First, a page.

Genuine Faith in the Real World

Thomas Merton, writing in New Seeds of Contemplation (1961), reminds us that “our faith is weak. Indeed, too often the weakest thing about our faith is the illusion that our faith is strong, when the ‘strength’ we feel is only the intensity of emotion or of sentiment, which have nothing to do with real faith.”

Real faith, I think Merton would agree, is about the direction of one’s life, the inclination of one’s heart, the pattern of one’s days. Decision by decision, yes, and over the long haul: faith, or lack of it, is about tendency, aspiration, loyalty, intention, priority.

I fear untroubled faith—don’t you? I don’t mean someone who is in the delightful grip of sudden joy, of deliverance from evil, of disaster averted, or of vindication finally received. That’s the time for extravagant feelings and expressions.

But ordinary life is life lived in a good world beset—beset—by threats, frustrations, absurdities, injustices, disappointments, betrayals, and all that seems not right. Faith is not an impervious granite smile: “Though he slay me, yet will I be serenely happy because entirely convinced.” Faith is keeping calm, as the bombs rain down and the fires blaze and the structures of life explode around you, and carrying on.

Merton warns, “Place no hope in the feeling of assurance, in spiritual comfort. You may well have to get along without this.”

Enjoy feelings of assurance, to be sure. Revel in times of spiritual comfort. Indeed, store up memories of such episodes against the rainy days to come. But do not expect ever in this life to arrive, at last and now forever, at a high plateau, above the raining clouds of doubt or fear or anxiety or bewilderment, to bask in the constant sunshine of imperturbable confidence. One may, by God’s gifting, be granted such an extraordinary faith, but most likely not. Really not.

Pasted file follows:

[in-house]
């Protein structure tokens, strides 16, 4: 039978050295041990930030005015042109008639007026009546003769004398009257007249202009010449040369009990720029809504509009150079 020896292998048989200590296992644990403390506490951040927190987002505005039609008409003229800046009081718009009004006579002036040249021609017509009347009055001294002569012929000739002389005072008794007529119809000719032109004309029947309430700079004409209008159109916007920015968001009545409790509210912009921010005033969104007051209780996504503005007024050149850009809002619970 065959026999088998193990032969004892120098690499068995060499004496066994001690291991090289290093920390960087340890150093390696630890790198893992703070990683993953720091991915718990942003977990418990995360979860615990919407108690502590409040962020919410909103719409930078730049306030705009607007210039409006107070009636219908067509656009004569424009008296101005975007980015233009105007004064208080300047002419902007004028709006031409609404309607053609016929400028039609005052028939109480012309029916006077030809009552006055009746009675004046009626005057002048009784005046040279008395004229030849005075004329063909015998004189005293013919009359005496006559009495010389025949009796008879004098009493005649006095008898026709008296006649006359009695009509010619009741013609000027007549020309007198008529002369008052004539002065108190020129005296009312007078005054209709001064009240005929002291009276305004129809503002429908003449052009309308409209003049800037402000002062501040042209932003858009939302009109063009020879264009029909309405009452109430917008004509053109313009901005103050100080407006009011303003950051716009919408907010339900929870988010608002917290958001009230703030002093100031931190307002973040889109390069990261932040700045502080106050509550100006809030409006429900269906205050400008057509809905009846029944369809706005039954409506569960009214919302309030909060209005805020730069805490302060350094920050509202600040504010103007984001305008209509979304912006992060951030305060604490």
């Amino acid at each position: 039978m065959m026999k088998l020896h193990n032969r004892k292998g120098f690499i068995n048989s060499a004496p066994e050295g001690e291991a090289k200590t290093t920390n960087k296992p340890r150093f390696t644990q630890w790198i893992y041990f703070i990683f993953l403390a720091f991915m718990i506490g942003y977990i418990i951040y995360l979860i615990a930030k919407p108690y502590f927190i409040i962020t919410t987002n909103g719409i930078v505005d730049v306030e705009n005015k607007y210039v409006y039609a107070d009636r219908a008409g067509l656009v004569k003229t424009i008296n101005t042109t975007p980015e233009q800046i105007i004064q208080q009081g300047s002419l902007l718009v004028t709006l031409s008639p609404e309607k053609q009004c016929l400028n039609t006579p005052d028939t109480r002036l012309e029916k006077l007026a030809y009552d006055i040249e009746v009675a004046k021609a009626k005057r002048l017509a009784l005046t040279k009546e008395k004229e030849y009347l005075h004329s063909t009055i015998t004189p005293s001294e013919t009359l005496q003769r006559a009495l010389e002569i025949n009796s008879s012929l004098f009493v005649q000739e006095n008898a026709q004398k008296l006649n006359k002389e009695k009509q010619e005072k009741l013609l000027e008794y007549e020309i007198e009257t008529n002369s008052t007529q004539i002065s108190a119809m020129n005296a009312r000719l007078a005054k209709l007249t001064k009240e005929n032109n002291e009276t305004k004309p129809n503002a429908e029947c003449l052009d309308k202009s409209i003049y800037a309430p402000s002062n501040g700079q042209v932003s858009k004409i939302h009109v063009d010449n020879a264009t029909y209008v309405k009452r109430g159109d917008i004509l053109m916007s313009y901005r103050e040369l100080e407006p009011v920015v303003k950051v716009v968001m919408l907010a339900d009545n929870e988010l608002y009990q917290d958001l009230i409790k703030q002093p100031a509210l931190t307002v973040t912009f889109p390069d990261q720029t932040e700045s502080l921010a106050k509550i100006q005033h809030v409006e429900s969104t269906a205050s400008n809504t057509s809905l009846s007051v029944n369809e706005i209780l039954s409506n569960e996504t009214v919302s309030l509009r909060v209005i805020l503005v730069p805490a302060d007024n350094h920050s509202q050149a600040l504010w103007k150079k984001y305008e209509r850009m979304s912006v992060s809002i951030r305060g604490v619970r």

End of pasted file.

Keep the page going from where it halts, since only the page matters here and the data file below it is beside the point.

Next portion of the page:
Instead, look back and see where you’ve traveled. Look ahead and see where you’re going. Is the Celestial City still in view and still in front? Then you have faith. Is the Bible still in your hands, the cross still around your neck, the WWJD bracelet still on your wrist, the Jesus Prayer still on your lips, the rosary still in your pocket? Then walk on.

Too little faith, and you stop. You stop, look around, give things a big, sad (or angry) think, and then start off in a new direction . . . toward a new destination.

Too much “faith,” and you hurtle forward, mowing down innocent bystanders, leaving companions behind you in the dust, incurring needless injury as you blithely crash along, and eventually getting yourself lost far off the path that in fact twists and turns.

Faith that is “just right” is faith enough for today, to walk today’s path in the company of God and fellow believers, to accomplish today’s major goals, if not all of the minor ones, and to say one’s evening prayers of praise and confession and thanks and petition and resolution in the shadow of the day’s failures and in the greater light of God’s love, wisdom, and providence. Faith is not an unclouded assurance that is consonant in fact only with a detachment from reality. It is leaning back into God, trusting the everlasting arms . . . receiving repair of the day’s wounds, strength after the day’s demands, and comfort for the night’s sleep.

Then up, and at it, again once more.

 

8 Responses to “Genuine Faith in the Real World”

  1. Lynn Betts

    How true and rich. Thank you. (Merton has never been my cup of coffee, so I’m glad someone is able to glean the good that’s there. I do think this essay is better than Merton, BTW.) 🙂

  2. Carl Pauls

    Faith enough for today. Yes, give us this day our daily bread, not weekly or monthly. Members of AA walk “today’s path” one day at a time seeking daily to improve their conscious contact with God.

  3. Poetreehugger

    Thank you for those comforting words.
    From one whose faith is in a shaken state, and may appear to others destroyed, but who is trying to live out the “wait” and “be still” of scripture as life goes on with almost no sense of God’s presence…

  4. Poetreehugger

    Thank you for those comforting words.
    From one whose faith is in a shaken state, and may appear to others destroyed, but who is trying to live out the “wait” and the “be still” of scripture while feeling almost no sense of the presence of God.

  5. Carolyn Culbertson

    Having been in the midst of plenty of raining, blazing and exploding for a while now, and carrying on (mostly because I can’t think of a viable alternative) … I found this very, very encouraging. Thanks.

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